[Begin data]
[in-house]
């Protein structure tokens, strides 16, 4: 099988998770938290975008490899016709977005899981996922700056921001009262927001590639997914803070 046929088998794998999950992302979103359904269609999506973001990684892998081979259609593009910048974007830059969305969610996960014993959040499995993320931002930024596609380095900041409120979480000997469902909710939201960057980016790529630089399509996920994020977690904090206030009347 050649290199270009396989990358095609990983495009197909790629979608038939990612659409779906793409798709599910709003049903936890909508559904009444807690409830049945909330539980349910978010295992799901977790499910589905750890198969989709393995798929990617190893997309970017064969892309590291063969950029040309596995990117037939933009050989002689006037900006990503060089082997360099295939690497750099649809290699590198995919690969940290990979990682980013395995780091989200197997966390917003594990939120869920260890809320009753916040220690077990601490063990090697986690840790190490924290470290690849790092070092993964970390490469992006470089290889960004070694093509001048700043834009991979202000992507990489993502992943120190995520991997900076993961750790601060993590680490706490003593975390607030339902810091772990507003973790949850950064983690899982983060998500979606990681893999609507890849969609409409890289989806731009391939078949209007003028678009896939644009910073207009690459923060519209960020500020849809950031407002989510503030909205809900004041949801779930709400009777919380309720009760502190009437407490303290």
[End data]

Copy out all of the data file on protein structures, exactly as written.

[in-house]
């Protein structure tokens, strides 16, 4: 099988998770938290975008490899016709977005899981996922700056921001009262927001590639997914803070 046929088998794998999950992302979103359904269609999506973001990684892998081979259609593009910048974007830059969305969610996960014993959040499995993320931002930024596609380095900041409120979480000997469902909710939201960057980016790529630089399509996920994020977690904090206030009347 050649290199270009396989990358095609990983495009197909790629979608038939990612659409779906793409798709599910709003049903936890909508559904009444807690409830049945909330539980349910978010295992799901977790499910589905750890198969989709393995798929990617190893997309970017064969892309590291063969950029040309596995990117037939933009050989002689006037900006990503060089082997360099295939690497750099649809290699590198995919690969940290990979990682980013395995780091989200197997966390917003594990939120869920260890809320009753916040220690077990601490063990090697986690840790190490924290470290690849790092070092993964970390490469992006470089290889960004070694093509001048700043834009991979202000992507990489993502992943120190995520991997900076993961750790601060993590680490706490003593975390607030339902810091772990507003973790949850950064983690899982983060998500979606990681893999609507890849969609409409890289989806731009391939078949209007003028678009896939644009910073207009690459923060519209960020500020849809950031407002989510503030909205809900004041949801779930709400009777919380309720009760502190009437407490303290």